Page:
Hogan announces tech upgrades to better connect Md. agencies

Governor Larry Hogan speaks at a press conference on MD Think, a new program he unveiled in Annapolis, Md., on March 9, 2017. The program, which is funded by $200 million from the federal government, is designed to facilitate communication among state agencies. (Hannah Klarner/ Capital News Service)

by Jacob Taylor
Capital News Service

ANNAPOLIS, Maryland — Gov. Larry Hogan on Thursday announced an effort to modernize the technical infrastructure at certain state departments. Initially, these efforts will focus on the technology used by caseworkers who administer aid programs to poor and at-risk Marylanders.

The upgrades were presented as the first step of a process, called MD Think, that will eventually see most if not all departments linked through a cloud-based data storage system. This system will make certain types of personal data available to multiple state agencies, purportedly speeding up the processes by which people to apply for services and reducing the amount of duplicate forms that they have to fill out.

Lt. Gov. Boyd Rutherford told the University of Maryland’s Capital News Service that the administration has reached out to the state attorney general’s office for guidance to ensure that this increase in connectivity does not compromise residents’ right to privacy.

The cost of the project will be partially supported by nearly $200 million in federal funding.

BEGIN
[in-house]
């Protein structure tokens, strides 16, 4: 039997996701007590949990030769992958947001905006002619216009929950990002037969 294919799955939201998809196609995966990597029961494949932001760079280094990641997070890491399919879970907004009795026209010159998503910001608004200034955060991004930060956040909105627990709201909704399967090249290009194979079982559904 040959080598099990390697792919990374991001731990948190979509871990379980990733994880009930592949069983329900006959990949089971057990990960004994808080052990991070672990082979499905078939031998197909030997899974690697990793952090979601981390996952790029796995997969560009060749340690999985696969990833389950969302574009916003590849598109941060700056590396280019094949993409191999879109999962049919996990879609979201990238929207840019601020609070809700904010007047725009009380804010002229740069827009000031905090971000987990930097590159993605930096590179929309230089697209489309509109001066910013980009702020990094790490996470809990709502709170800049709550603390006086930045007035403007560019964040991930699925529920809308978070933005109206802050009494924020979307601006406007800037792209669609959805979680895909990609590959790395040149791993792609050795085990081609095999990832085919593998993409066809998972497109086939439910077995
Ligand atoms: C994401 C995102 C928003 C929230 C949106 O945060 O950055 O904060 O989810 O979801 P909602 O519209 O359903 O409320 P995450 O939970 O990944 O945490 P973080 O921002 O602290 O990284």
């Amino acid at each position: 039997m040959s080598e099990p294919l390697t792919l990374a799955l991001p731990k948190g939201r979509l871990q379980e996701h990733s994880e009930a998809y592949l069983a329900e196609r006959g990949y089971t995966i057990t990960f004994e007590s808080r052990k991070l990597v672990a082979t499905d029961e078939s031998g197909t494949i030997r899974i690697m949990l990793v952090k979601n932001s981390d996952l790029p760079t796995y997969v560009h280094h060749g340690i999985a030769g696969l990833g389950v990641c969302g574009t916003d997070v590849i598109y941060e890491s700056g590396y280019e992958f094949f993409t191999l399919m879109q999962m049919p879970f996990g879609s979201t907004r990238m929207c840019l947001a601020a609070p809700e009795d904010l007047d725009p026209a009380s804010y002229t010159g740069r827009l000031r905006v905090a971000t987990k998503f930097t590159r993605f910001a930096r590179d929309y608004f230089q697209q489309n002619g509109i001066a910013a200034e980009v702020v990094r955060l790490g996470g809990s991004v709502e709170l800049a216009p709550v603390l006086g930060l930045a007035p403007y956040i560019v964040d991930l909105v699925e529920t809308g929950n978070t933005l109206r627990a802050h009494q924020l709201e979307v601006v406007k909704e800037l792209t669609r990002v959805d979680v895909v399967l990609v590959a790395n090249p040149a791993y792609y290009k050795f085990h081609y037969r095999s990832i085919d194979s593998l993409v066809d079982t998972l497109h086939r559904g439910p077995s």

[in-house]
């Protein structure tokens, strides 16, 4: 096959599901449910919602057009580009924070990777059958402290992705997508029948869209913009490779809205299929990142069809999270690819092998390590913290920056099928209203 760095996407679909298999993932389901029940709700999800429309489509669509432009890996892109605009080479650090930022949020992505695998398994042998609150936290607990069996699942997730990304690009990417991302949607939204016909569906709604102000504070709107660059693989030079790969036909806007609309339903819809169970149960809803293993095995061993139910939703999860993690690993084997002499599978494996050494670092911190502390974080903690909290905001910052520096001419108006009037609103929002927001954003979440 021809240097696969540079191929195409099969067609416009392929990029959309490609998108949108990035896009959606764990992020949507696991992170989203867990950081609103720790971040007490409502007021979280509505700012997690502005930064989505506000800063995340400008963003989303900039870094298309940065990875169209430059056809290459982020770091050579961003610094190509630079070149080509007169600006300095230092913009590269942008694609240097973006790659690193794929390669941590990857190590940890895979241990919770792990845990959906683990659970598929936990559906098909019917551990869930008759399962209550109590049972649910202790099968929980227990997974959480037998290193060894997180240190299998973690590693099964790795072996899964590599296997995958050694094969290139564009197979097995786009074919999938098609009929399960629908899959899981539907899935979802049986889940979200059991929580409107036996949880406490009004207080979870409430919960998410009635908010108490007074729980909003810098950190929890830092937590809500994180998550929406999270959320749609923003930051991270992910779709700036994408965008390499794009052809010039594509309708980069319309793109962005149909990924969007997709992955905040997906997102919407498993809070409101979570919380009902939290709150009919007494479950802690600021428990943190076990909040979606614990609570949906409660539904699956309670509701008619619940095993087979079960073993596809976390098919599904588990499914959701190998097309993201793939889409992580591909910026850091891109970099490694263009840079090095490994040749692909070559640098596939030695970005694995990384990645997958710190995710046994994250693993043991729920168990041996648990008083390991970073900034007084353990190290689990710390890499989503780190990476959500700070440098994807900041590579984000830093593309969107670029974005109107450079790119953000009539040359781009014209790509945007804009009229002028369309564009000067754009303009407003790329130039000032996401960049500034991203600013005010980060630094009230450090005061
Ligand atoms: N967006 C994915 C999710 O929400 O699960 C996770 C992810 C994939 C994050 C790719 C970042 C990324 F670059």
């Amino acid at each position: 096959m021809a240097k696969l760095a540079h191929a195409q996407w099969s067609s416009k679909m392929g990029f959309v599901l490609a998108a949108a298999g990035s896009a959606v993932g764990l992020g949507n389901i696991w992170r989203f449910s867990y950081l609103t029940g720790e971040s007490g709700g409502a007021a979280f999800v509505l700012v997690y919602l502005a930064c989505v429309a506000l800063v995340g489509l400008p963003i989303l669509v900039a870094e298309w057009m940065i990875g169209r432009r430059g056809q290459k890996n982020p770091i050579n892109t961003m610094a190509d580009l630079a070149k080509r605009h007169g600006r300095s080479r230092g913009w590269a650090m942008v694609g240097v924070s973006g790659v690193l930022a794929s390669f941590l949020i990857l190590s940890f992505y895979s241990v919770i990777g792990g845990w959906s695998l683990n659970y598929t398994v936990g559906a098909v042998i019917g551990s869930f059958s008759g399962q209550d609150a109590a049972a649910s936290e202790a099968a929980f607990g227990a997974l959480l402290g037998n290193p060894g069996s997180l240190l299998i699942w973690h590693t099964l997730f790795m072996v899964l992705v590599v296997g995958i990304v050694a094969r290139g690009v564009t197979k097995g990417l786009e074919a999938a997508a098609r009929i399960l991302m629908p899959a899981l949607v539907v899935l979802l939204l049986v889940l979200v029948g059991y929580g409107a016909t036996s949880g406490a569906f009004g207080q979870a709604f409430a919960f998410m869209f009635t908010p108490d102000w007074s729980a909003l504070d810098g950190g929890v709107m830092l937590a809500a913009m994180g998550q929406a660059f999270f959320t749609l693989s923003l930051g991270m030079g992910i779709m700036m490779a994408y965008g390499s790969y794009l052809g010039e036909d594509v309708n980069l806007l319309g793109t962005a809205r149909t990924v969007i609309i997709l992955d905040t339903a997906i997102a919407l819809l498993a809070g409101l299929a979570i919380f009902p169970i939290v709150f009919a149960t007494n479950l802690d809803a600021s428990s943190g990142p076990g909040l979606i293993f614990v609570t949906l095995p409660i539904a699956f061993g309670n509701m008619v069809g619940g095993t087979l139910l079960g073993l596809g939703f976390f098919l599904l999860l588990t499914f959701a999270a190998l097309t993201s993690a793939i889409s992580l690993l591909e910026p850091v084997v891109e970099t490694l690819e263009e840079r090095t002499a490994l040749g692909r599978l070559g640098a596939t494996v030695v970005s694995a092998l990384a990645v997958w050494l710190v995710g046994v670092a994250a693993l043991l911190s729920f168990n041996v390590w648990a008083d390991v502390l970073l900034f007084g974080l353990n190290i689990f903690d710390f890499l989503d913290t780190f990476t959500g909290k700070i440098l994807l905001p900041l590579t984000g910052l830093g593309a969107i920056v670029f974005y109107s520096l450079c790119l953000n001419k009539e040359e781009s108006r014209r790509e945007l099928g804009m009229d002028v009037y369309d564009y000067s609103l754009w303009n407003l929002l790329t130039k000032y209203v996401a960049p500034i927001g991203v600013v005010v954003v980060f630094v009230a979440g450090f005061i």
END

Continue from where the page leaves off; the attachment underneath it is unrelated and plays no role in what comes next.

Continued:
Hogan said the state’s dated technology continues to “cost more and more but deliver less and less.”

Chief of Staff Sam Malhotra, whom Hogan called the brains behind the project, said that studies in various departments pointed to the state’s computer systems as a chief cause of systemic organizational issues.

At the department of human resources, specifically, Malhotra said “our systems today are not an enabler for our caseworkers.” Hogan said that the new system will allow DHR caseworkers to provide services while operating “in the field.”

Hogan also announced the creation of a commission that will study the possibility of a so-called “two-gen” approach to combating poverty. This approach treats poverty as a family issue and focuses on trying to alleviate the multi-generational causes of poverty that trap families in a cycle of economic hardship.

If adopted, this approach would likely make use of the greater connectivity that Hogan’s MD Think program promises by coordinating the benefits various state departments provide to members of the same family.